Interpretation of these results offers a modest range of potential outcomes. First, the model appears to perform well, with both the ordinary least squares and two stage least squares estimates appearing to suffer from little autocorrelation and considerable explanatory value. The importance of regional labor markets is clear in the high level of spatial autocorrelation, which is remarkably strong for both income and employment. As in much of the country, trends tended to matter more than recessionary periods in explaining county level labor market and income variables. This was particularly true in the recessions which occurred between 1990 and 2002.
Remarkably, the impact of MEGA credits is unambiguously nonpositive. Estimates of the impacts range from zero (the most common result) in county level changes to per capita income, employment and the unemployment rate to modestly negative. The results clearly and strongly suggest that, as a charitable interpretation, in aggregate, the MEGA credits have been unsuccessful in generating growth in per capita income, employment and beneficial changes to the unemployment rate. It is this finding that should determine an estimate of the overall effectiveness of the MEGA credits.
Two points of clarification are necessary. One potential criticism of these results is that while the data only captures impacts through 2002, the local impacts may require a much longer period to materialize. While it is true that the impact lags may be large, even the MEGA credits implemented in 1995 have failed to generate net positive impacts on county level employment or incomes. So, any lag impact is at least 7 years.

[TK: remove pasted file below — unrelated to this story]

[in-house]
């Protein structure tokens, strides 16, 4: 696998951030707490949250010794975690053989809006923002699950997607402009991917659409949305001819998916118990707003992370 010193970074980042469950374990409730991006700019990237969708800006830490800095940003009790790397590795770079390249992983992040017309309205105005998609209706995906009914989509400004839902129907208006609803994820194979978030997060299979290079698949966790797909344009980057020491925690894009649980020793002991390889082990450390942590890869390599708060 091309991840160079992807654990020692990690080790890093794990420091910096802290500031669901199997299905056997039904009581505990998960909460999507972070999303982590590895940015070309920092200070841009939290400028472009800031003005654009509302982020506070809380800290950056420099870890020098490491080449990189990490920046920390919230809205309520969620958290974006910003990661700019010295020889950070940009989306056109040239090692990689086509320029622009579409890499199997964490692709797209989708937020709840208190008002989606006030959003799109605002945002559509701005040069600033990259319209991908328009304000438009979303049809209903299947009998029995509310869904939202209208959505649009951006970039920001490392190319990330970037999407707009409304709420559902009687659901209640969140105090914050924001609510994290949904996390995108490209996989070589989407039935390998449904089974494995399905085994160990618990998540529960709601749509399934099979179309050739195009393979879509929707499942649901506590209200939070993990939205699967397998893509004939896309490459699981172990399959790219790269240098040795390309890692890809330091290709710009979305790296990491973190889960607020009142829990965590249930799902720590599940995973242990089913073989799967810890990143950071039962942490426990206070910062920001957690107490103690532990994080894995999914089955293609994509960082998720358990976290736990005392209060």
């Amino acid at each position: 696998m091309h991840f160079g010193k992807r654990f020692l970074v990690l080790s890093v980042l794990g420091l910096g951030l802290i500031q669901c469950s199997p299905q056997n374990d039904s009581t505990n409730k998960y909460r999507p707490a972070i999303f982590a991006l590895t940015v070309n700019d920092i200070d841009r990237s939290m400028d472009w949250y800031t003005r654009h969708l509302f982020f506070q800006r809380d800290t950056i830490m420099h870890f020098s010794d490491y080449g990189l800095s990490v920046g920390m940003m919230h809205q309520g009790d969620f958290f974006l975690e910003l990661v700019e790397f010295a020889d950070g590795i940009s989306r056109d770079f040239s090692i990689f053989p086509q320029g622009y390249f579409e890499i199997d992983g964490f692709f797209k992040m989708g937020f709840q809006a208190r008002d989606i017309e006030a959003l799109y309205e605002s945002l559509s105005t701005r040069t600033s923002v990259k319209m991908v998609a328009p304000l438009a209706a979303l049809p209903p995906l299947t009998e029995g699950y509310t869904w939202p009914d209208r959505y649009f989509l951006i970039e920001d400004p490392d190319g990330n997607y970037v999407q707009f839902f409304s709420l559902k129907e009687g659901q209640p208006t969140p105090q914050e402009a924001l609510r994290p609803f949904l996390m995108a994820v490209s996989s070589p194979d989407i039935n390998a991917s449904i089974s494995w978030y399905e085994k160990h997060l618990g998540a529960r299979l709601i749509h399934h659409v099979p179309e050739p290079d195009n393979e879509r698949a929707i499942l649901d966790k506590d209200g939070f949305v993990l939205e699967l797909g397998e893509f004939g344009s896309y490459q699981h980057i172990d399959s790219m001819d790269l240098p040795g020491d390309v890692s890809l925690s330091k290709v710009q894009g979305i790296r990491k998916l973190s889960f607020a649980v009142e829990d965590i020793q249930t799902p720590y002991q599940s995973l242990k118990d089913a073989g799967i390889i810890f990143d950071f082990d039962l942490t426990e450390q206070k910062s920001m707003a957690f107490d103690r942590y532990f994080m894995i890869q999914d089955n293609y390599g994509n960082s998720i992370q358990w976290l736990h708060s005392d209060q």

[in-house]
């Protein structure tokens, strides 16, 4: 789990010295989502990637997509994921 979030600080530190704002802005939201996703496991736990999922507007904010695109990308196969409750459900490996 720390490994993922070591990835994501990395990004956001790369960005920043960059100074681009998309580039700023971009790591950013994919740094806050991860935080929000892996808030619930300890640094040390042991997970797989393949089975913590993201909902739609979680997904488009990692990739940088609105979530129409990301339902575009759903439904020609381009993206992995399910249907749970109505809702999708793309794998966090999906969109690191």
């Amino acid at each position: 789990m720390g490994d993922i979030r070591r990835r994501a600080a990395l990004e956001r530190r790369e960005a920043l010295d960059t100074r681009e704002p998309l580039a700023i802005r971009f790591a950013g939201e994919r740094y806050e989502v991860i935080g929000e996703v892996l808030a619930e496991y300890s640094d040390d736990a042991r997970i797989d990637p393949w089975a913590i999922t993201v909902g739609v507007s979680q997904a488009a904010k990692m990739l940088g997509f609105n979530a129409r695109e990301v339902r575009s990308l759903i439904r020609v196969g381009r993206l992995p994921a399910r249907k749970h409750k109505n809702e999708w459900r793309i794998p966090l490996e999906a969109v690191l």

A second impact is that MEGA credits were implemented in a period of challenging economic climes in Michigan and have continued through a recession. This, some observers will note, means that the impact of the MEGA credits may have prevented a worsening of local conditions. However, if this were the case the considerable proportion of Michigan counties that did not benefit from the MEGA credits should have suffered more, and this is not the case. The evidence clearly suggests no benefit to a Michigan county from having received a MEGA credit.
Though aggregate positive benefits have not materialized as a result of MEGA credits, the possibility exists that a shift of sectoral activity has occurred as a result of MEGA credits. Thus, the disaggregate impacts matter in determining the overall efficacy of the program, but the sectoral impacts also matter. Graphic A2 describes the employment impacts and Graphic A3 the wage impacts.
While the aggregate results clearly suggest no net impacts of the MEGA credits on incomes, employment or the unemployment rates, the sectoral estimates suggest that there has indeed been some adjustment within county economies resulting from the MEGA credits.